I was always fascinated with the "Bell Witch" growing up. I remember hearing all the stories and superstitions, like if you say the witch doesn't exist three times while turning around it will appear in a mirror. But when I started researching and reading the recollections of the people who were there, it made the hair stand on my neck. As extraordinary as the made up stories sounded, they were nothing compared to what really happened. I think that when people see the truth, they will be mystified and astonished, as were hundreds of visitors who came from all over the country to hear and experience the Spirit almost two hundred years ago.
I first began working on a screenplay for the “Bell Witch” when I was in college studying scriptwriting. In 1998, as one of the founders of the Sumner County Playhouse, I embarked on the task of writing “The Bell Witch Story” to be produced as the first production at the new facility. Later, as Linda Thornton and I became involved in writing and directing for film projects, our immediate goal was to produce a film on the phenomena, which was achieved and released as “The Bell Witch Haunting” movie. The original play and film are both based on eyewitness accounts from Charles Bailey Bell’s book “The Bell Witch of Tennessee” and Richard Bell’s manuscript “Our Family Trouble”. Because the story is so involved with a large number of people and events happening over a four-year period, many of the scenes in the play have been condensed or persons combined or changed that experienced and witnessed certain events; but I have stayed as true to the story as possible with the limitations of a stage production and a two-hour format.
There are so many aspects to this phenomenon that make it the most amazing “haunting” that has been recorded. A few are: The number of people who communicated with and experienced the haunting. This is the only known case where a spirit took credit for and was blamed for murder. Tennessee is the only state to acknowledge haunting activity in state records. After visiting the Bell's home, Andrew Jackson said, "I vow I would rather fight the entire British army single-handed than face this witch again!". The spirit demonstrated several personalities – kind, vicious, intelligent, it enjoyed scripture and church, and was a showman with a great sense of humor. At John Bell’s funeral the gloating Spirit cheerfully offered the large number of mourners a concert of brawny drinking songs.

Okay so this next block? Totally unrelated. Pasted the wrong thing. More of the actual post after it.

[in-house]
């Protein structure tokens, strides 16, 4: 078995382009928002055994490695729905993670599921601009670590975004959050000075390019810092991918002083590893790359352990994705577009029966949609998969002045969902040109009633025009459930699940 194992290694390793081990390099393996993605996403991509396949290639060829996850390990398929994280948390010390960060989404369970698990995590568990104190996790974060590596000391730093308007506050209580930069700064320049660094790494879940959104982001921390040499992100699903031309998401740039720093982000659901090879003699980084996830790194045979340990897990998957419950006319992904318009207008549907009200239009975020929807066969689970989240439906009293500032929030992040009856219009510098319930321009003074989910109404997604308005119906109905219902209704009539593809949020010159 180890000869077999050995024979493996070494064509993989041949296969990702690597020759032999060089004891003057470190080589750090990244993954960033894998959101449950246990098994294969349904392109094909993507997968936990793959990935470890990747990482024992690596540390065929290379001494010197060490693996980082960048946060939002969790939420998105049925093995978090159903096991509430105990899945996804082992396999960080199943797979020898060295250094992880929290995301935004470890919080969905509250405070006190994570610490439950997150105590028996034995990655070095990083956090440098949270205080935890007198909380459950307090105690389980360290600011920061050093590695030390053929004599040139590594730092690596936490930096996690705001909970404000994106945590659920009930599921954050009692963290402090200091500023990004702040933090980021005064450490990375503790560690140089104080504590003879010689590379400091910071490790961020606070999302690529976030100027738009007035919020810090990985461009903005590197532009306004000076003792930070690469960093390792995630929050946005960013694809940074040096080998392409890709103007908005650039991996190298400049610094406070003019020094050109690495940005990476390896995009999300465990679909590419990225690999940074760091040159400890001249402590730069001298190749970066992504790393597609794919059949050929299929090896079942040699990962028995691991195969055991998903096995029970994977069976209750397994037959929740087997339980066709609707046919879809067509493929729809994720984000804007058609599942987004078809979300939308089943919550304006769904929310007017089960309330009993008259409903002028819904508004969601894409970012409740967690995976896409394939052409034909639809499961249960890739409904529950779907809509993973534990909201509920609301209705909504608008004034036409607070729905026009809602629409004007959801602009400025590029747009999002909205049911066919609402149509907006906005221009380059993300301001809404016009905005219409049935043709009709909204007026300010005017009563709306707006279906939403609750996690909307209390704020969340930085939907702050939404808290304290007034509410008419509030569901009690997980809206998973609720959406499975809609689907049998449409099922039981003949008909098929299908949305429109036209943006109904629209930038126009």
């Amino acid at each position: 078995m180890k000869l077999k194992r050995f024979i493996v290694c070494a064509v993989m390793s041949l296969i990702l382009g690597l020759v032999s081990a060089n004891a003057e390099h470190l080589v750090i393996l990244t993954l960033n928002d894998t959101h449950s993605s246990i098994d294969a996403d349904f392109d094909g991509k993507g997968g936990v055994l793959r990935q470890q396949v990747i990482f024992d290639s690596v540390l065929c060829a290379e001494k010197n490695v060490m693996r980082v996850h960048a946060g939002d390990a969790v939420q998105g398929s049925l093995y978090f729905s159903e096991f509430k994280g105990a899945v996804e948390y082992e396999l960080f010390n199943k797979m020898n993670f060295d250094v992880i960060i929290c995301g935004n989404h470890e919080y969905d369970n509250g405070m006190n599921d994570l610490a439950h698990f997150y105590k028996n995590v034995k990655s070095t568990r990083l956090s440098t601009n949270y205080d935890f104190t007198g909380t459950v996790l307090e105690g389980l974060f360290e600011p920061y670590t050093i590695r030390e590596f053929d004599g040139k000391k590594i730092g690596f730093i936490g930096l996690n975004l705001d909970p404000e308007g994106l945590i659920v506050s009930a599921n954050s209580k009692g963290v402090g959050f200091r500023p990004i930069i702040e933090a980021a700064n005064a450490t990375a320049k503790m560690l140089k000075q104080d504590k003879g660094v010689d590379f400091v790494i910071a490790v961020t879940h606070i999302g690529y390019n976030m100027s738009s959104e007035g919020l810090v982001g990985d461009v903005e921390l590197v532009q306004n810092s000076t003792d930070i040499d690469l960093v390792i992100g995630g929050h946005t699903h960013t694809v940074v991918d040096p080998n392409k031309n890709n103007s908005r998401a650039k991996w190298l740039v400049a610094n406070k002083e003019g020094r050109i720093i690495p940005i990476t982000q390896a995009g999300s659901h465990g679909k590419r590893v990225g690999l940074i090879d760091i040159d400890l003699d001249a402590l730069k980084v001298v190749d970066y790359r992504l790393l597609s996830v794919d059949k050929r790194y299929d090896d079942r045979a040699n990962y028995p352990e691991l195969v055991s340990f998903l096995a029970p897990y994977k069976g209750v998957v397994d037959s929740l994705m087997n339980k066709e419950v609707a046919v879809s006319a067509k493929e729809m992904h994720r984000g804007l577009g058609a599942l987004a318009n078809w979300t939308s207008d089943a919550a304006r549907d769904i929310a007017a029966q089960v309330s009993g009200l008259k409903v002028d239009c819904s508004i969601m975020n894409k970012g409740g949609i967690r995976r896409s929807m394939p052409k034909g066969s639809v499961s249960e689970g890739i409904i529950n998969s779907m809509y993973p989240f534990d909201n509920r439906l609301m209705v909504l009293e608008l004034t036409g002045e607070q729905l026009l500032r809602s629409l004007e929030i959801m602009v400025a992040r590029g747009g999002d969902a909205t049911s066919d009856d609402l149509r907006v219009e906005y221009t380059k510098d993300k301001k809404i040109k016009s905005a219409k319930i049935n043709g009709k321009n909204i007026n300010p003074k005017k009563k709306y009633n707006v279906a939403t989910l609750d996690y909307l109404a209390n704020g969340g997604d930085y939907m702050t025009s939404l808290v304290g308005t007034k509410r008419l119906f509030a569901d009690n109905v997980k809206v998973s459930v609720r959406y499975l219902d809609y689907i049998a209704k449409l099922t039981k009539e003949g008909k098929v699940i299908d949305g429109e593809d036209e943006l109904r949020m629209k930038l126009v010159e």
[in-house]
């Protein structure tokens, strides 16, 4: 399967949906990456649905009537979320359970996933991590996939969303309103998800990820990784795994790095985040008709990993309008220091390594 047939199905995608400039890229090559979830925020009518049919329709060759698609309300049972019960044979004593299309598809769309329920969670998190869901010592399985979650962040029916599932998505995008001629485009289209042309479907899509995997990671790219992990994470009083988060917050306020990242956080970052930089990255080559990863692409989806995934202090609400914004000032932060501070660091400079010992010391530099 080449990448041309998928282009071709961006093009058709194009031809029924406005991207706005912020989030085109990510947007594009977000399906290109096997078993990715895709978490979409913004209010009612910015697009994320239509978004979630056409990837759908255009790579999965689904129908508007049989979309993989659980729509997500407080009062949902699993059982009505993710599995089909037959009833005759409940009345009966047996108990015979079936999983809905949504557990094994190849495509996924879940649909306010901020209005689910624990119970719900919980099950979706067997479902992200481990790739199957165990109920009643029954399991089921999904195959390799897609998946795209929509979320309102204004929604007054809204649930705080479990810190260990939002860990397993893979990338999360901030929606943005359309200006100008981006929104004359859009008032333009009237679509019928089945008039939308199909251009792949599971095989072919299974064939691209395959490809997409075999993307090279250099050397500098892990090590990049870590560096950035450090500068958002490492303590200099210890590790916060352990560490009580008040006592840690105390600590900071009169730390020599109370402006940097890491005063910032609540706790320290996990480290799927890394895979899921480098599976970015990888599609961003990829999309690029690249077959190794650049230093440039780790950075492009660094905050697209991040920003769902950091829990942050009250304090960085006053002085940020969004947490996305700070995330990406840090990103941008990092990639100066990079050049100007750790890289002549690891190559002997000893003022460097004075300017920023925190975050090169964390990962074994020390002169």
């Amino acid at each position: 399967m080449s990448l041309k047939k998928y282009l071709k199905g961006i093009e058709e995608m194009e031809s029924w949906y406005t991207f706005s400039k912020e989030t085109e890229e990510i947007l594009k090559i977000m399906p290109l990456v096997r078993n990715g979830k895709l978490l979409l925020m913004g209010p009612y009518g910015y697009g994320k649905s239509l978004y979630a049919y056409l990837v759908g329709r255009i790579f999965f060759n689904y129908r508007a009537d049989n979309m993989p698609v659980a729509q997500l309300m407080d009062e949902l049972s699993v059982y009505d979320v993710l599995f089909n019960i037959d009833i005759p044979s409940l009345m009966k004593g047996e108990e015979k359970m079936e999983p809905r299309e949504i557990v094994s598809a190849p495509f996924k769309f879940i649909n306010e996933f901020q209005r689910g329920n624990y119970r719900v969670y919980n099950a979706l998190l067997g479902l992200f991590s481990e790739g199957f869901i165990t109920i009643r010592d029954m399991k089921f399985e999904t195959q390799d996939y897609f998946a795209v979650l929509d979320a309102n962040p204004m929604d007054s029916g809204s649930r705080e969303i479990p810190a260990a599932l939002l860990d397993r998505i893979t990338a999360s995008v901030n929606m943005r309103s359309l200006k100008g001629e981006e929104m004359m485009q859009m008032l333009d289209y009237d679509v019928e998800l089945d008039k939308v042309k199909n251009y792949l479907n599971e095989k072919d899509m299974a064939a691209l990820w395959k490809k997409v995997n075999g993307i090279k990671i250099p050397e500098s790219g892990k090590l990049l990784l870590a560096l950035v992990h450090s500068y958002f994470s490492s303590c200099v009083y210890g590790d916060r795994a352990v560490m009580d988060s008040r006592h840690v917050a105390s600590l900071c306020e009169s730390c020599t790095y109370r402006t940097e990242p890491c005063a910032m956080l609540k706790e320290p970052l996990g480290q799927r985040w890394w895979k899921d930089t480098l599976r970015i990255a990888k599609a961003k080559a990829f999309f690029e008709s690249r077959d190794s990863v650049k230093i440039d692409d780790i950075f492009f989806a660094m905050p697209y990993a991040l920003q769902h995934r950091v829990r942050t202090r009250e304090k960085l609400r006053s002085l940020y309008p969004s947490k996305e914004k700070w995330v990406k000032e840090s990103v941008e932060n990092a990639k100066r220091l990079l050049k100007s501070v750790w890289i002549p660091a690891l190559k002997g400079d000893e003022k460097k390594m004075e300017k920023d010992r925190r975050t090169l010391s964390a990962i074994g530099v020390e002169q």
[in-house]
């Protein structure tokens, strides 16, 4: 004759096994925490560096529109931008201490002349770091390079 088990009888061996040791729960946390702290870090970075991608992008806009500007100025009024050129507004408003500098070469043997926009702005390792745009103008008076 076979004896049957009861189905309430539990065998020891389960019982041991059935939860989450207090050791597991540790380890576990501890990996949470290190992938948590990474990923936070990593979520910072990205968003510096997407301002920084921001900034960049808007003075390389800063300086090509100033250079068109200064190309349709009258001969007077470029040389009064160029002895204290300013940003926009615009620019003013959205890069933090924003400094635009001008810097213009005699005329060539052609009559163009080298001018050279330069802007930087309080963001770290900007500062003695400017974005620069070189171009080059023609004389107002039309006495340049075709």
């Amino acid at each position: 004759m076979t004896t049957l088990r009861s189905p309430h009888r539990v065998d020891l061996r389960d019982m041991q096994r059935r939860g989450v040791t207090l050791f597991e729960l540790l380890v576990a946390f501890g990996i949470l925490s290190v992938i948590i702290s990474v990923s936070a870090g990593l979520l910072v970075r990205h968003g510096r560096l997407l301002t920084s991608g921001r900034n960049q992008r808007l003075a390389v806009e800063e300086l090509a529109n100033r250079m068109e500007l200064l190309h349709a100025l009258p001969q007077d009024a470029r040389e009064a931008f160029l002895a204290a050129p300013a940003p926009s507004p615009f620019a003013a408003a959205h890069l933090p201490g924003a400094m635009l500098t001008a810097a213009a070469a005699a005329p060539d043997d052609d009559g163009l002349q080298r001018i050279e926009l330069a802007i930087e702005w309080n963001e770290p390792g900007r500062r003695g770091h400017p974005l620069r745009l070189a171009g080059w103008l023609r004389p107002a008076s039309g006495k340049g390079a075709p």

Over a four-year period, hundreds of people witnessed the Spirit's amazing demonstrations; and many of the most reputable people of Robertson County and the area testified to the events, telling their stories over and over to the younger generations. During the period of these exciting demonstrations, ever so many detectives, wise men, witch doctors and conjurors came to exercise their skills on the Spirit and to try to rid the Bells of their tormentor; and all were brought to grief by the Spirit and left confessing that the phenomena was something beyond comprehension. So far, no one has ever given an intelligent explanation to the great mystery.
The Bell Witch legend bears witness to what the human spirit and body can endure and rise above, and is a great credit to the community that stood with and supported the Bells through many trials and tribulations. The Bell’s house, a religious center for revivals and bible studies, became a place of fear and terror; a home of torment for John, Lucy and their children. A place of suffering as John’s family and friends watched helplessly as a good husband, father and friend withered away while the Spirit did as it pleased. Yet, those who witnessed the demonstrations knew that the Spirit had a wonderful power of intelligence, possessing great knowledge of men and things; it could apparently read minds, tell men’s secrets, repeat sermons word for word, sing every song in the hymn book and quote scripture with absolute accuracy. Why was it so full of contradictions; kind to some, vengeful to others; angelic at times, demonic at others? These contradictions are what drew me to this story and continue to hold my attention and astonishment, as I’m sure it will yours. The play, like the film, merely relays the facts; it does not present answers for the great mystery of who “Kate” was, why It was here and why It killed John Bell, thus the great mystery continues…